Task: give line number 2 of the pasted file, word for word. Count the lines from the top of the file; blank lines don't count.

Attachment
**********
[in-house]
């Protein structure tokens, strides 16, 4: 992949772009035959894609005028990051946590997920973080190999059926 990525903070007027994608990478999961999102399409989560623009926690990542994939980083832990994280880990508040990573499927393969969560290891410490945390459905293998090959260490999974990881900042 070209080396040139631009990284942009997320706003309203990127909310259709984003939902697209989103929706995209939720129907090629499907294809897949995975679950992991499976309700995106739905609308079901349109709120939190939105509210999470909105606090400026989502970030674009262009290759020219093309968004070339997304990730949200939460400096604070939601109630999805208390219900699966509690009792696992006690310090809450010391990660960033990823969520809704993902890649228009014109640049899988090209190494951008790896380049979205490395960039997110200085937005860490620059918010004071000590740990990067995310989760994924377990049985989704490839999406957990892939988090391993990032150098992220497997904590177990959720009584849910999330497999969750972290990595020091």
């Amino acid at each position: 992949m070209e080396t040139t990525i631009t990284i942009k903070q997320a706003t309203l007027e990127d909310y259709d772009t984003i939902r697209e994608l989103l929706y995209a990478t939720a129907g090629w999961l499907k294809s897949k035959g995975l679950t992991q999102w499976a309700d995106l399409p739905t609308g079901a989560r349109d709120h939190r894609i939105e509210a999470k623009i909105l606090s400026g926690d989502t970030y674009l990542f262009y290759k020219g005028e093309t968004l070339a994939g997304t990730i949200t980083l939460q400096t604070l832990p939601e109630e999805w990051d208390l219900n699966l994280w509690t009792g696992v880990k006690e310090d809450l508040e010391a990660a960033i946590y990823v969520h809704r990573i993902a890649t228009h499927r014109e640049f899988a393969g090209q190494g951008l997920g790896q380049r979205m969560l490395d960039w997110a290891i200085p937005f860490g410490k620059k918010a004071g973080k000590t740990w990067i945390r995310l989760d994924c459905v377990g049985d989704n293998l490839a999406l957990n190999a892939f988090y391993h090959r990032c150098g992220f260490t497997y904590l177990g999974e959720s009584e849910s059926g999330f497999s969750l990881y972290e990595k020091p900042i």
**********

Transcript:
């Protein structure tokens, strides 16, 4: 992949772009035959894609005028990051946590997920973080190999059926 990525903070007027994608990478999961999102399409989560623009926690990542994939980083832990994280880990508040990573499927393969969560290891410490945390459905293998090959260490999974990881900042 070209080396040139631009990284942009997320706003309203990127909310259709984003939902697209989103929706995209939720129907090629499907294809897949995975679950992991499976309700995106739905609308079901349109709120939190939105509210999470909105606090400026989502970030674009262009290759020219093309968004070339997304990730949200939460400096604070939601109630999805208390219900699966509690009792696992006690310090809450010391990660960033990823969520809704993902890649228009014109640049899988090209190494951008790896380049979205490395960039997110200085937005860490620059918010004071000590740990990067995310989760994924377990049985989704490839999406957990892939988090391993990032150098992220497997904590177990959720009584849910999330497999969750972290990595020091």